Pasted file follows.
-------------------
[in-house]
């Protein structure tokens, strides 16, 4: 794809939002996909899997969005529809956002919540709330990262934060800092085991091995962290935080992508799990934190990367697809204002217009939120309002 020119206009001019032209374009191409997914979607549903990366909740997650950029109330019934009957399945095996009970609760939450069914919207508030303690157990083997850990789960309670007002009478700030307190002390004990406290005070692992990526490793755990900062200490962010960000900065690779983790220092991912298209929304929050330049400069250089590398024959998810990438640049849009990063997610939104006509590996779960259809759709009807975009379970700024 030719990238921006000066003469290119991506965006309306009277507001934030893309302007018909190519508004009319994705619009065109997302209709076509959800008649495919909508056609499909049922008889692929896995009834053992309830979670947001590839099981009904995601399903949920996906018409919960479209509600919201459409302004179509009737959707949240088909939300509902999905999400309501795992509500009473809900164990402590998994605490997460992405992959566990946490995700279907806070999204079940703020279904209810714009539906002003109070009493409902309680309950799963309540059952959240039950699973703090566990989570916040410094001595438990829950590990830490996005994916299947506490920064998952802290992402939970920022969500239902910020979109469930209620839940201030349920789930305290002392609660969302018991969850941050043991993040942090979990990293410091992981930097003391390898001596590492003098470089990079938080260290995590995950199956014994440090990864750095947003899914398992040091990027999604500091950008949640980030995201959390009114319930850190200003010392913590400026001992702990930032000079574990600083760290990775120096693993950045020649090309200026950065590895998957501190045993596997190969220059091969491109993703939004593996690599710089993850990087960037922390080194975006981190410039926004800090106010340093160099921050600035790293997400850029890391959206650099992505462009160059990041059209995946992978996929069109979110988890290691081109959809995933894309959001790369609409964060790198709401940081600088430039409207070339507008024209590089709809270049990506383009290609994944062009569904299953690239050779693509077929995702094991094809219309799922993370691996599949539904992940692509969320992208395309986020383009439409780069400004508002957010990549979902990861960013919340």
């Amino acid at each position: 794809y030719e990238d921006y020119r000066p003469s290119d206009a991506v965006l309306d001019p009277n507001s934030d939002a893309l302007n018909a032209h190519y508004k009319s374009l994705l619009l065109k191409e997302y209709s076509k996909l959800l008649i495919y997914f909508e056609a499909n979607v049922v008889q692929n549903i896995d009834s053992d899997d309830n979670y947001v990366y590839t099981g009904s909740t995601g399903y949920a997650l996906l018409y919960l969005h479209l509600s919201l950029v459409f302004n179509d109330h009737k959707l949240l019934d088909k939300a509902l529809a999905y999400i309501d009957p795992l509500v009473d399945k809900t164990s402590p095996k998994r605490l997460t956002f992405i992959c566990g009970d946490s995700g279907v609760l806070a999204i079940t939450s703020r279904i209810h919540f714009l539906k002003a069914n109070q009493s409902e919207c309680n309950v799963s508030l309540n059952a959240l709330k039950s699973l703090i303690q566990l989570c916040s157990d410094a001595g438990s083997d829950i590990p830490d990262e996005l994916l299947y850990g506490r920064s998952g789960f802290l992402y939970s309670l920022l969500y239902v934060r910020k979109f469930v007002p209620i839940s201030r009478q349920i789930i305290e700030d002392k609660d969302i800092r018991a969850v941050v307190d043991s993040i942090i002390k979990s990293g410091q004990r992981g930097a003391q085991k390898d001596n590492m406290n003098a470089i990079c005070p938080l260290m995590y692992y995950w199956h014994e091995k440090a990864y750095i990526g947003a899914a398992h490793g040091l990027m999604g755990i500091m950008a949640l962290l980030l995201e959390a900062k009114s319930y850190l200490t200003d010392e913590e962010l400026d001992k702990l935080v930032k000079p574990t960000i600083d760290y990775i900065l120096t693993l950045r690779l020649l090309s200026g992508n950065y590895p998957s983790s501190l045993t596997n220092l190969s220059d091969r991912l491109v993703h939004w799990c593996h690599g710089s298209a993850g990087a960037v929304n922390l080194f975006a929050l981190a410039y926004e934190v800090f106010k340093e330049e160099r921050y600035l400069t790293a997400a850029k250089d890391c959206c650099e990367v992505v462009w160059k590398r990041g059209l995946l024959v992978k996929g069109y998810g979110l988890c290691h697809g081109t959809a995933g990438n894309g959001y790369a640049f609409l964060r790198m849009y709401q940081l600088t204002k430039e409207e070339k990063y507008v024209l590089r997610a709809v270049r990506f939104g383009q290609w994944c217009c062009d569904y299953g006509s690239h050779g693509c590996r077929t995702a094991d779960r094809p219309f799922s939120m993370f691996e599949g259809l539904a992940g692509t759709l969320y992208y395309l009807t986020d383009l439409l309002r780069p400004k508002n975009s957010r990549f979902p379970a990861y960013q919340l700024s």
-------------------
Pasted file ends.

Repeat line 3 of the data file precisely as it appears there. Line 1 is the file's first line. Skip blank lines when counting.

């Amino acid at each position: 794809y030719e990238d921006y020119r000066p003469s290119d206009a991506v965006l309306d001019p009277n507001s934030d939002a893309l302007n018909a032209h190519y508004k009319s374009l994705l619009l065109k191409e997302y209709s076509k996909l959800l008649i495919y997914f909508e056609a499909n979607v049922v008889q692929n549903i896995d009834s053992d899997d309830n979670y947001v990366y590839t099981g009904s909740t995601g399903y949920a997650l996906l018409y919960l969005h479209l509600s919201l950029v459409f302004n179509d109330h009737k959707l949240l019934d088909k939300a509902l529809a999905y999400i309501d009957p795992l509500v009473d399945k809900t164990s402590p095996k998994r605490l997460t956002f992405i992959c566990g009970d946490s995700g279907v609760l806070a999204i079940t939450s703020r279904i209810h919540f714009l539906k002003a069914n109070q009493s409902e919207c309680n309950v799963s508030l309540n059952a959240l709330k039950s699973l703090i303690q566990l989570c916040s157990d410094a001595g438990s083997d829950i590990p830490d990262e996005l994916l299947y850990g506490r920064s998952g789960f802290l992402y939970s309670l920022l969500y239902v934060r910020k979109f469930v007002p209620i839940s201030r009478q349920i789930i305290e700030d002392k609660d969302i800092r018991a969850v941050v307190d043991s993040i942090i002390k979990s990293g410091q004990r992981g930097a003391q085991k390898d001596n590492m406290n003098a470089i990079c005070p938080l260290m995590y692992y995950w199956h014994e091995k440090a990864y750095i990526g947003a899914a398992h490793g040091l990027m999604g755990i500091m950008a949640l962290l980030l995201e959390a900062k009114s319930y850190l200490t200003d010392e913590e962010l400026d001992k702990l935080v930032k000079p574990t960000i600083d760290y990775i900065l120096t693993l950045r690779l020649l090309s200026g992508n950065y590895p998957s983790s501190l045993t596997n220092l190969s220059d091969r991912l491109v993703h939004w799990c593996h690599g710089s298209a993850g990087a960037v929304n922390l080194f975006a929050l981190a410039y926004e934190v800090f106010k340093e330049e160099r921050y600035l400069t790293a997400a850029k250089d890391c959206c650099e990367v992505v462009w160059k590398r990041g059209l995946l024959v992978k996929g069109y998810g979110l988890c290691h697809g081109t959809a995933g990438n894309g959001y790369a640049f609409l964060r790198m849009y709401q940081l600088t204002k430039e409207e070339k990063y507008v024209l590089r997610a709809v270049r990506f939104g383009q290609w994944c217009c062009d569904y299953g006509s690239h050779g693509c590996r077929t995702a094991d779960r094809p219309f799922s939120m993370f691996e599949g259809l539904a992940g692509t759709l969320y992208y395309l009807t986020d383009l439409l309002r780069p400004k508002n975009s957010r990549f979902p379970a990861y960013q919340l700024s």